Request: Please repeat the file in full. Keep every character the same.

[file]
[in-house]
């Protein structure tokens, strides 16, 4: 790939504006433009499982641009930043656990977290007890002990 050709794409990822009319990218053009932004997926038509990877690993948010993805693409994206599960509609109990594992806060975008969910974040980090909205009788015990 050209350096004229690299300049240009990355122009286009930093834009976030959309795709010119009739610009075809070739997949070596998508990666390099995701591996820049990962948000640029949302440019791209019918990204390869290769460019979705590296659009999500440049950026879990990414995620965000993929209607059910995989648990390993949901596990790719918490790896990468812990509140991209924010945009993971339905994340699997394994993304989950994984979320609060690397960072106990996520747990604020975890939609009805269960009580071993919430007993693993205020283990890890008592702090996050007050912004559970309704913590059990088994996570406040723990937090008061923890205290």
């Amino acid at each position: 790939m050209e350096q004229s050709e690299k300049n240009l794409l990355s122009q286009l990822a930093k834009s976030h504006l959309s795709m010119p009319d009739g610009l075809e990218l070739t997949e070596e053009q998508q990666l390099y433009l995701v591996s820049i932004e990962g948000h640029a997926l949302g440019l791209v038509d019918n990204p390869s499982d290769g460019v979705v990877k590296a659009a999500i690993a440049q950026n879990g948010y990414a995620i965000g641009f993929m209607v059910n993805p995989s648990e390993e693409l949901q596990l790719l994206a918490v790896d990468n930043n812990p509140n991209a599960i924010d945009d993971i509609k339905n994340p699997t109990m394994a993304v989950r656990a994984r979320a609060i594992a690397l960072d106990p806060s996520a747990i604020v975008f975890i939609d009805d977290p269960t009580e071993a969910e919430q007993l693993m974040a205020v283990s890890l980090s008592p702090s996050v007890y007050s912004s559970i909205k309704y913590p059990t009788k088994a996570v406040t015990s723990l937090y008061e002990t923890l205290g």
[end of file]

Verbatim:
[in-house]
């Protein structure tokens, strides 16, 4: 790939504006433009499982641009930043656990977290007890002990 050709794409990822009319990218053009932004997926038509990877690993948010993805693409994206599960509609109990594992806060975008969910974040980090909205009788015990 050209350096004229690299300049240009990355122009286009930093834009976030959309795709010119009739610009075809070739997949070596998508990666390099995701591996820049990962948000640029949302440019791209019918990204390869290769460019979705590296659009999500440049950026879990990414995620965000993929209607059910995989648990390993949901596990790719918490790896990468812990509140991209924010945009993971339905994340699997394994993304989950994984979320609060690397960072106990996520747990604020975890939609009805269960009580071993919430007993693993205020283990890890008592702090996050007050912004559970309704913590059990088994996570406040723990937090008061923890205290």
């Amino acid at each position: 790939m050209e350096q004229s050709e690299k300049n240009l794409l990355s122009q286009l990822a930093k834009s976030h504006l959309s795709m010119p009319d009739g610009l075809e990218l070739t997949e070596e053009q998508q990666l390099y433009l995701v591996s820049i932004e990962g948000h640029a997926l949302g440019l791209v038509d019918n990204p390869s499982d290769g460019v979705v990877k590296a659009a999500i690993a440049q950026n879990g948010y990414a995620i965000g641009f993929m209607v059910n993805p995989s648990e390993e693409l949901q596990l790719l994206a918490v790896d990468n930043n812990p509140n991209a599960i924010d945009d993971i509609k339905n994340p699997t109990m394994a993304v989950r656990a994984r979320a609060i594992a690397l960072d106990p806060s996520a747990i604020v975008f975890i939609d009805d977290p269960t009580e071993a969910e919430q007993l693993m974040a205020v283990s890890l980090s008592p702090s996050v007890y007050s912004s559970i909205k309704y913590p059990t009788k088994a996570v406040t015990s723990l937090y008061e002990t923890l205290g």